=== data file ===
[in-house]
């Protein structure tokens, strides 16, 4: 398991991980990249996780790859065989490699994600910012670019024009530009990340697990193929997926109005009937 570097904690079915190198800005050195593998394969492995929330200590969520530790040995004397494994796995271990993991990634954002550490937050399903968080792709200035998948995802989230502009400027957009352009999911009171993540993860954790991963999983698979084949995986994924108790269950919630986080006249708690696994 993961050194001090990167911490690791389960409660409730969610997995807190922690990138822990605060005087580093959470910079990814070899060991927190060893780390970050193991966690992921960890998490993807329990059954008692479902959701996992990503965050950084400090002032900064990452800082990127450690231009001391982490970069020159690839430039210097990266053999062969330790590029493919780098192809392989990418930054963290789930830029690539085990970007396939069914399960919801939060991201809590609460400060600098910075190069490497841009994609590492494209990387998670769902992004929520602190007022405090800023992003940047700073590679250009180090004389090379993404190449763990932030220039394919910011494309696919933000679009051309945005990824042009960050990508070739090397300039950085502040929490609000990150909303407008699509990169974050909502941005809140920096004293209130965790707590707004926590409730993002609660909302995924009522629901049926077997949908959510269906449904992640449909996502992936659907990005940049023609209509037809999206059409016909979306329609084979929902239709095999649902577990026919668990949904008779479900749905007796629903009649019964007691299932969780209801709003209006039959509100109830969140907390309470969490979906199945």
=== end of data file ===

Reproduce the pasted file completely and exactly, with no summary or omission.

[in-house]
């Protein structure tokens, strides 16, 4: 398991991980990249996780790859065989490699994600910012670019024009530009990340697990193929997926109005009937 570097904690079915190198800005050195593998394969492995929330200590969520530790040995004397494994796995271990993991990634954002550490937050399903968080792709200035998948995802989230502009400027957009352009999911009171993540993860954790991963999983698979084949995986994924108790269950919630986080006249708690696994 993961050194001090990167911490690791389960409660409730969610997995807190922690990138822990605060005087580093959470910079990814070899060991927190060893780390970050193991966690992921960890998490993807329990059954008692479902959701996992990503965050950084400090002032900064990452800082990127450690231009001391982490970069020159690839430039210097990266053999062969330790590029493919780098192809392989990418930054963290789930830029690539085990970007396939069914399960919801939060991201809590609460400060600098910075190069490497841009994609590492494209990387998670769902992004929520602190007022405090800023992003940047700073590679250009180090004389090379993404190449763990932030220039394919910011494309696919933000679009051309945005990824042009960050990508070739090397300039950085502040929490609000990150909303407008699509990169974050909502941005809140920096004293209130965790707590707004926590409730993002609660909302995924009522629901049926077997949908959510269906449904992640449909996502992936659907990005940049023609209509037809999206059409016909979306329609084979929902239709095999649902577990026919668990949904008779479900749905007796629903009649019964007691299932969780209801709003209006039959509100109830969140907390309470969490979906199945």